by Joan V. Parker.
I have been crafting jewelry for several years now, and I must say the hardest part for me has been finding appropriate displays to best highlight my jewelry.
After several tries at different displays, I have finally come up with a necklace display that I feel is terrific. It is eye-catching and forces the viewer to look up rather than always looking at table top level. I have received numerous compliments on this display both from customers and from other artists.
My husband, who has been enormously helpful to me in this endeavor, purchased lumber and paint and set about constructing 2 open window boxes to my measurements.
Each box can display two necklaces, and because they are all the same size, I can configure them any way I want as I build a wall of necklaces.
The design of the wall changes with every show I do, and as I sell necklaces from the display, I can remove the boxes that no longer contain necklaces, thereby reconfiguring the wall.
The one draw back is that the boxes take up a fair amount of room in our van, and they are somewhat heavy to carry. We do it, though, because in the end it looks very professional.
Joan V. Parker
Gorgeous jewelry booth display
Joan, your booth is simply gorgeous and so professional looking! Your vertical display created by your shadow box would definitely draw me to your booth.
I love the uncluttered, organized neatness of your setup. Everything looks like a very inviting mini-boutique.
Thank you so much for sharing your great idea and this beautiful photo of your setup!
And kudos to your talented hubby for his artistry and for supporting your dreams.
Joan, this display is amazing. Very, very professional, and inviting! I’d love to take a closer look at all of your necklaces. I also appreciate that being made out of wood, they are solid enough for you to add your display vases on top.
Thanks so much for sharing.s
Now that is what I call a display, really very nice!!
Your display looks fabulous. I am confused since the article says your husband made 2 boxes and you said you made a different configuration for each show. Is that really 2 boxes consisting of 12 shadowboxes each, or is the 2 a typo and it should have been 24? Also, is there a screw or anything that hold the boxes together so they don’t “all fall down” when someone bumps the table. Thanks for sharing this great idea for a real traveling boutique look.
Shadow Box Display
by: Tricia – Bead Booty
This is the most beautiful jewelry show display I’ve seen in a very long time. I love the basic white with splashes of color in the form of table covers & vases. Lovely! And those shadow boxes are the perfect way to showcase your necklaces. They bring the eye up, they offer variety & at the same time give each piece it’s own focus. You have done a wonderful job!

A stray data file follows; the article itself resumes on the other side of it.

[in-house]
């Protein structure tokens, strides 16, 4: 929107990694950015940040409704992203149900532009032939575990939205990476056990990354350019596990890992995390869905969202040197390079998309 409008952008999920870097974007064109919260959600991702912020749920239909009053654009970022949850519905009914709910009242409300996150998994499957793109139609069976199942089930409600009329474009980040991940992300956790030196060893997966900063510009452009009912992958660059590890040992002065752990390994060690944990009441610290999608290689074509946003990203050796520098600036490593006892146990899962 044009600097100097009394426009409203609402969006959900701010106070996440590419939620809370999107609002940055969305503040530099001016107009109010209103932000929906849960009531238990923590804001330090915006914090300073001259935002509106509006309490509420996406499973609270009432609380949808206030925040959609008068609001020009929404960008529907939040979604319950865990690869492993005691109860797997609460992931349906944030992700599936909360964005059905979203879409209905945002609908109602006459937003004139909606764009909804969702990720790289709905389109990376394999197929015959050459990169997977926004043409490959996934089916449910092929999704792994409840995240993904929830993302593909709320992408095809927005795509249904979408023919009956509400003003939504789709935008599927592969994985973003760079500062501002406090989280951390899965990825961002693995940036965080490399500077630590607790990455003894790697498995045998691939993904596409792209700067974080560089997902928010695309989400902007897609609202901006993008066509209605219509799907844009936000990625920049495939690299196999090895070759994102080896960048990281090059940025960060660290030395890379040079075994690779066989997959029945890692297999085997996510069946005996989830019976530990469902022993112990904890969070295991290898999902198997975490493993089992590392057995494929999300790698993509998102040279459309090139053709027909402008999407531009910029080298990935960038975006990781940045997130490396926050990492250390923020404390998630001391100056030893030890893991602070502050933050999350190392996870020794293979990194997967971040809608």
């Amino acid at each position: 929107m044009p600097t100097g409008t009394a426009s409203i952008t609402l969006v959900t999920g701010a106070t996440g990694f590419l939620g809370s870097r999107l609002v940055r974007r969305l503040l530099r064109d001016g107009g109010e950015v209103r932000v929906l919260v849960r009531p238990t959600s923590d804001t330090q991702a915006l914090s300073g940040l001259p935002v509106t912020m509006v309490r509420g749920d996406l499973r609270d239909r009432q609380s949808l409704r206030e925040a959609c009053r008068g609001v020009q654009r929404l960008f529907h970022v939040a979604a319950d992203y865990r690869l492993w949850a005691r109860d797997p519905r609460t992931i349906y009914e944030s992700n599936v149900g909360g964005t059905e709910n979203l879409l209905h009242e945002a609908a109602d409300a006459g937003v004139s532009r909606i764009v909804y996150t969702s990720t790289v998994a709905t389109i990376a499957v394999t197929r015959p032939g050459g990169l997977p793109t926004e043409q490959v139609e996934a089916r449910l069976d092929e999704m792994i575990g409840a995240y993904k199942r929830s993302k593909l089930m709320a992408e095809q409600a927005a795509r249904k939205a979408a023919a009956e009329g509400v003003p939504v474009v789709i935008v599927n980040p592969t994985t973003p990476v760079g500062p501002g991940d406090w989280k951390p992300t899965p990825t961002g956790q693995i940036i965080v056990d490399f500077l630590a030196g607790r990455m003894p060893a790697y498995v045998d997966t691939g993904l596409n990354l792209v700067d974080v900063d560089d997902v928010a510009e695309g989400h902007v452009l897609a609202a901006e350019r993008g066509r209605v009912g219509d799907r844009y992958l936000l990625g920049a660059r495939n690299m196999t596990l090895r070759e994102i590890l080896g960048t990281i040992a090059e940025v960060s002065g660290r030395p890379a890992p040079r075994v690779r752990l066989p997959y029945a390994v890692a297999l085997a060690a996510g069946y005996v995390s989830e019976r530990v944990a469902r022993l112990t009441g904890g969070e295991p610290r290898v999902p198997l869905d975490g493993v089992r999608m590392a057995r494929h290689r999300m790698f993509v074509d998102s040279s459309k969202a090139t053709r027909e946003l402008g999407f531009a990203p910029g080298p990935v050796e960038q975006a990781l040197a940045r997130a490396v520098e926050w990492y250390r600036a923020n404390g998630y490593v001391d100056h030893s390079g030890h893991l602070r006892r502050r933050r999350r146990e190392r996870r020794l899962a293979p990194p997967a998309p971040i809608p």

Looks beautiful – and yes, very professional.
Do you find you get sufficient light into the boxes?
Might I Borrow?
Excellent idea! Making it out of wood does seem heavy though. How about acrylic? And yes, how do you keep them from falling over?
I’m also wondering if there is some sort of fastener to keep them from falling??
Also, just a thought…if there was no partition in each box, and there was 3 different sizes, the boxes could be stored in one another for easing storage. This, would change the appearance of the display but maybe not to a disadvantage????
Your display is awesome!! Caught my eye right off the bat! It’s clean, bright and attractive..nice job…Can I borrow your handy husband? LOL
Response to Laura’s Question (2 boxes?) on my box display
by: Joan Parker
I’m so sorry that I didn’t explain the construction of the boxes correctly as well as their usage. Please accept my apologies. I hope you will understand better after the following explanation.
Here’s what my husband and I did:
Once we decided on the dimensions for each shadow box (meaning the height, length, depth), my husband set out building them.
I now have 18 rectangular boxes in all. Each rectangular box is open only in the front and in the back, and each has a vertical slab of wood running the entire depth of the box. It is positioned inside the box to divide the box into two “windows”, thereby allowing box to display two necklaces. The vertical slab of wood also helps to give support to the roof and the floor of the box so that the roof doesn’t bow or curve inward.